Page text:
﻿Approximation of Common Fixed Points of Pointwise Asymptotic Nonexpansive Maps in a Hadamard Space

Advances in Pure Mathematics
Vol.2 No.6(2012), Article ID:24990,7 pages DOI:10.4236/apm.2012.26068

Approximation of Common Fixed Points of Pointwise Asymptotic Nonexpansive Maps in a Hadamard Space

Safeer Hussain Khan1, H. Fukhar-ud-din2

1Department of Mathematics, Statistics and Physics, Qatar University, Doha, Qatar

2Department of Mathematics and Statistics, King Fahd University of Petroleum and Minerals, Dhahran, KSA

Email: safeer@qu.edu.qa, safeerhussain5@yahoo.com, hfdin@kfupm.edu.sa

Received July 18, 2012; revised September 18, 2012; accepted September 27, 2012

Keywords: Pointwise Asymptotic Nonexpansive Map; Common Fixed Point; Ishikawa Iteration Process; Strong Convergence; Weak Convergence

ABSTRACT

We establish weak and strong convergence of Ishikawa type iterates of two pointwise asymptotic nonexpansive maps in a Hadamard space. For weak and strong convergence results, we drop “rate of convergence condition”, namely to answer in the affirmative to the open question posed by Tan and Xu [1] even in a general setup.

1. Introduction

A metric space is a length space if any two points of X are joined by a rectifiable path (that is, a path of finite length) and the distance between any two points of X is taken to be the infimum of the lengths of all rectifiable paths joining them. In this case, d is known as length metric (otherwise an inner metric or intrinsic metric). In case, no rectifiable path joins two points of the space, the distance between them is taken to be

A geodesic path joining to (or, more briefly, a geodesic from x to y) is a map c from a closed interval to X such that and for all. In particular, c is an isometry and The image of c is called a geodesic (or metric) segment joining x and y. We say X is: 1) a geodesic space if any two points of X are joined by a geodesic and 2) uniquely geodesic if there is exactly one geodesic joining x and y. for each, which we will denote by called the segment joining x to y.

A geodesic triangle in a geodesic metric space consists of three points in X (the vertices of Δ) and a geodesic segment between each pair of vertices (the edges of Δ). A comparison triangle for geodesic triangle in is a triangle in such that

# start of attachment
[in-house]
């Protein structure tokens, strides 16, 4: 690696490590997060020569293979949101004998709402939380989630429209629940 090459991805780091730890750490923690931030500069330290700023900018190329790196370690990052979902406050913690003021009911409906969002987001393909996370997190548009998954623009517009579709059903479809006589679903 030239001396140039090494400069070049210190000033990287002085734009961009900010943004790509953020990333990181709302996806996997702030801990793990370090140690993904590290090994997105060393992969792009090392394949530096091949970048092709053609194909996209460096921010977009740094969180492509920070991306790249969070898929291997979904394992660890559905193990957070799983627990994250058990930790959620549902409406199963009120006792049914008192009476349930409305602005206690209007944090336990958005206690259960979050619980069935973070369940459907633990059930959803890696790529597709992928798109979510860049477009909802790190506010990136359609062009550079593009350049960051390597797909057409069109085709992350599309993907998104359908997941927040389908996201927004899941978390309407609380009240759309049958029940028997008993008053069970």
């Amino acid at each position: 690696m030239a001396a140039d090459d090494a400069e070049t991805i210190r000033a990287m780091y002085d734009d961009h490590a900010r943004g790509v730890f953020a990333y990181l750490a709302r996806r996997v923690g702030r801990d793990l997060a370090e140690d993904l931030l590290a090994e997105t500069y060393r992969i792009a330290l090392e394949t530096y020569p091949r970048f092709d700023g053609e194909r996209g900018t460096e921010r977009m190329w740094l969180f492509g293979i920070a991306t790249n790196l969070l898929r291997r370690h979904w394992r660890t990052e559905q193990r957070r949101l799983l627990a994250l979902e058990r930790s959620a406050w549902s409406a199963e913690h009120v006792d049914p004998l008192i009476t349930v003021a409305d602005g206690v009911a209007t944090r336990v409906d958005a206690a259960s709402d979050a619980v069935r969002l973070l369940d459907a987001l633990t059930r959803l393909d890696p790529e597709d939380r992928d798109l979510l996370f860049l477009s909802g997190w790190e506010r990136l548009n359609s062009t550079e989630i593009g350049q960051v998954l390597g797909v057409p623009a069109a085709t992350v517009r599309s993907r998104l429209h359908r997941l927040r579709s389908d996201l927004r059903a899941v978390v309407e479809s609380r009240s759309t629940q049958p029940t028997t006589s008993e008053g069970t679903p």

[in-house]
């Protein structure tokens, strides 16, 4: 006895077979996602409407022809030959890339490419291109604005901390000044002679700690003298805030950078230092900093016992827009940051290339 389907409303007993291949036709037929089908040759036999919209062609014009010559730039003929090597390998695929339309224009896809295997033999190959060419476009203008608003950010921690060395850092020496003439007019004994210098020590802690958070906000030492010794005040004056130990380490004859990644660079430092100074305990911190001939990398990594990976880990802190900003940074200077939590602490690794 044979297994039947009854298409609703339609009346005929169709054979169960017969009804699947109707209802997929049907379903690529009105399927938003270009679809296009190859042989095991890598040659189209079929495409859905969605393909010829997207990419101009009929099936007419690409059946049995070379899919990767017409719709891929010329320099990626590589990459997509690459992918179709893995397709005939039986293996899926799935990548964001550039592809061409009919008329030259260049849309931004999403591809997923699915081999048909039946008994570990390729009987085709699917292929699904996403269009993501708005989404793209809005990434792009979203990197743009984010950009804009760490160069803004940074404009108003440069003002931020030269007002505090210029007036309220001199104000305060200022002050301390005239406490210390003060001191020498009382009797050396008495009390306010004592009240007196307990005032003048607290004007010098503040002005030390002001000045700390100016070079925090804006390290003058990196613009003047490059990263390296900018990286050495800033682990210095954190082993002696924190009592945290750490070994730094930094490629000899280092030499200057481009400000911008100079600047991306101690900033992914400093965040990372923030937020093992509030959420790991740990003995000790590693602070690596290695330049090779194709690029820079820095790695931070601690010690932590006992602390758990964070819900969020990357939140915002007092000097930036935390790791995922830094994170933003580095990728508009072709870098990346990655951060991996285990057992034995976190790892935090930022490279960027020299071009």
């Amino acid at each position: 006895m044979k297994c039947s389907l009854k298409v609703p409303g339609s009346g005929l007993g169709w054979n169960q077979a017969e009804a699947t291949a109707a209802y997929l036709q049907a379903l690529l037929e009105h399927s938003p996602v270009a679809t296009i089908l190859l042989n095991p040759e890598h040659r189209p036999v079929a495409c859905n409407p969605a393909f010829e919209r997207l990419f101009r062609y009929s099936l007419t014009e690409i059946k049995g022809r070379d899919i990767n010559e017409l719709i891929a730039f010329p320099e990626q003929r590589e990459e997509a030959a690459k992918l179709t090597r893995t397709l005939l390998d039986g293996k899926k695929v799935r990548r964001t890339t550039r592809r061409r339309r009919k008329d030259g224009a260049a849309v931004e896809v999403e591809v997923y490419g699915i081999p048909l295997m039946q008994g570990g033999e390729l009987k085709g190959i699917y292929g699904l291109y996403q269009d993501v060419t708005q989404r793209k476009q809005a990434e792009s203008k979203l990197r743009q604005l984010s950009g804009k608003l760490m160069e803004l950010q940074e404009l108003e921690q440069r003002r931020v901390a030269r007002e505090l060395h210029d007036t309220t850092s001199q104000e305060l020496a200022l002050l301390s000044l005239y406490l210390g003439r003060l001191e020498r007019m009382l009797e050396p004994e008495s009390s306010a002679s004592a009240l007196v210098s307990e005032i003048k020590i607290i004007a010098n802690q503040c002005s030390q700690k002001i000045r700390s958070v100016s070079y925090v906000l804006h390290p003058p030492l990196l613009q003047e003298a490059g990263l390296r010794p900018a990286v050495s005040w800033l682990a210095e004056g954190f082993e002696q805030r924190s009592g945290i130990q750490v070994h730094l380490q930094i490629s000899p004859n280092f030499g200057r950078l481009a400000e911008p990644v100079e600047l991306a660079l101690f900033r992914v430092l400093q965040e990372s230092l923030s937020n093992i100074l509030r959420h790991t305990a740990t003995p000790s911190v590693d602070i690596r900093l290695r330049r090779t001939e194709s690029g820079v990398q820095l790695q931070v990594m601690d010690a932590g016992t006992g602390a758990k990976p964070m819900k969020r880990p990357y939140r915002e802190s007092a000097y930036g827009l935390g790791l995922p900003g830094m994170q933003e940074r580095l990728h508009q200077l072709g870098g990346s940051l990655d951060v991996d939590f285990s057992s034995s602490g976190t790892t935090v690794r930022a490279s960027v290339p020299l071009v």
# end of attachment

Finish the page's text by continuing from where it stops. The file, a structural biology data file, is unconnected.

for and such a triangle always exists (see [2]). A geodesic metric space is a space if all geodesic triangles of appropriate size satisfy comparison axiom: Let Δ be a geodesic triangle in X and let be a comparison triangle for Δ. Then Δ is said to satisfy the inequality if for all and all comparison points we have

.

For any and Dhompongsa and Panyanak [3] modified the (CN) inequality of Bruhat and Tits [4] as

(1.1)

If then (1.1) reduces to the original (CN) inequality of Bruhat and Tits [4].

Let us recall that a geodesic metric space is a space if and only if it satisfies the (CN) inequality (see [2, p. 163]). Complete spaces are often called Hadamard spaces (see [5]). Moreover, if X is a metric space and then there exists a unique point such that

.

A subset of a space is convex if for any we have

In 2008, Kirk and Xu [6] studied (in Banach spaces) the existence of fixed points of asymptotic pointwise nonexpansive selfmap on defined by:

for all where

Their main result ([6], Theorem 3.5) states that every asymptotic pointwise nonexpansive selfmap of a nonempty closed bounded convex subset C of a uniformly convex Banach space has a fixed point. This result of Kirk and Xu is a generalization of Goebel and Kirk fixed point theorem [7] for a narrower class of maps, the class of asymptotic nonexpansive maps, where (using our notation) every function is a constant function. In 2009, the results of [6] were extended to the case of metric spaces by Hussain and Khamsi [8]. As pointed out by Kirk and Xu in [6], asymptotic pointwise maps seem to be a natural generalization of nonexpansive maps. The conditions on can be, for instance, expressed in terms of the derivatives of iterations of T for differentiable T.

T is said to be asymptotic pointwise nonexpansive map if there exists a sequence of maps: such that for all x, , , where. Denoting

Then note that without any loss of generality, T is an asymptotic pointwise nonexpansive map if for all x, , , where and Moreover, we recall that is uniformly LLipschitzian if for some we have that for and asymptotic nonexpansive if there is a sequence with such that

for all and;

semi-compact (completely continuous) if for any bounded sequence in C with as there is a subsequence of such that as